In some cases, a citizen faced with the loss of his or her property has successfully argued to the court that the legislature did not pass a law authorizing a particular taking, or that other substantive or procedural rules were not followed by the government. However, these winning arguments may have only delayed the inevitable government confiscation of property.
Furthermore, the government’s authority under the principle of eminent domain to take property from any citizen applies to other personal holdings, not just real estate. Intellectual property such as copyrights, patents and contract rights may also be nullified by the various government entities, or by companies or individuals who persuade the officials to transfer the rights to them in the name of the public good. In the 1982 case of City of Oakland v. Oakland Raiders, the California Supreme Court held that the city could legally take the franchise rights for a professional sports team from a private owner under the Fifth Amendment, as this was qualified as a public use. Luckily for the team owner, the court ultimately found the taking unconstitutional for different reasons, under the Interstate Commerce Clause.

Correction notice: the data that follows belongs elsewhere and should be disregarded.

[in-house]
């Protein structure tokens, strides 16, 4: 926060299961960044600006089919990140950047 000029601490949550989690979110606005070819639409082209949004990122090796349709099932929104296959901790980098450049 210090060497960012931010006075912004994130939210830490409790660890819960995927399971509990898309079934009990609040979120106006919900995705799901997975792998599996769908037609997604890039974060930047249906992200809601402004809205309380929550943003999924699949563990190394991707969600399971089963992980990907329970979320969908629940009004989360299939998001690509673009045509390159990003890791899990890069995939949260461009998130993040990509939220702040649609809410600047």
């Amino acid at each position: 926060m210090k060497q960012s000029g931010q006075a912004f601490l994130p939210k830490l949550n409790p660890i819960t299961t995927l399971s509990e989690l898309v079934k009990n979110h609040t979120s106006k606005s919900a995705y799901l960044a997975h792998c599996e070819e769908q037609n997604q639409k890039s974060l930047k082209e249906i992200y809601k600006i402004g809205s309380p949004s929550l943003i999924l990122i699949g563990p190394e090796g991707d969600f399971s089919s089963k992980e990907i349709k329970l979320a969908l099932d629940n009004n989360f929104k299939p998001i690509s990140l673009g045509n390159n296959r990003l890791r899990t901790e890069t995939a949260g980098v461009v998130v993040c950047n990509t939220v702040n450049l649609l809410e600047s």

Some legal scholars and members of the public believe the power of local, state and federal government to confiscate private property is too great, and has expanded in practice beyond what is actually allowed under the Constitution. Although President Bush responded to the Kelo case described above by passing an executive order which restricted government takings, it applied only to the federal government, so that state and local entities retained their broad powers of eminent domain. The 2006 order states that the federal government can only seize property when it is “for the purpose of benefiting the general public and not merely for the purpose of advancing the economic interest of private parties to be given ownership or use of the property taken.”
Some states have made a commitment to preserve their citizens’ property rights by enacting laws similar to Bush’s executive order through their legislatures, and other states are contemplating such statutes. Citizens of the states of Michigan, Ohio, Oklahoma and South Carolina can have a little more peace of mind that the local and state governments will not be permitted to take away the property of a citizen to allegedly boost economic development, since these states’ highest courts have ruled that such takings are not legal under the Constitutions of those states. Nonetheless, the average citizen remains at the mercy of the government’s power of eminent domain.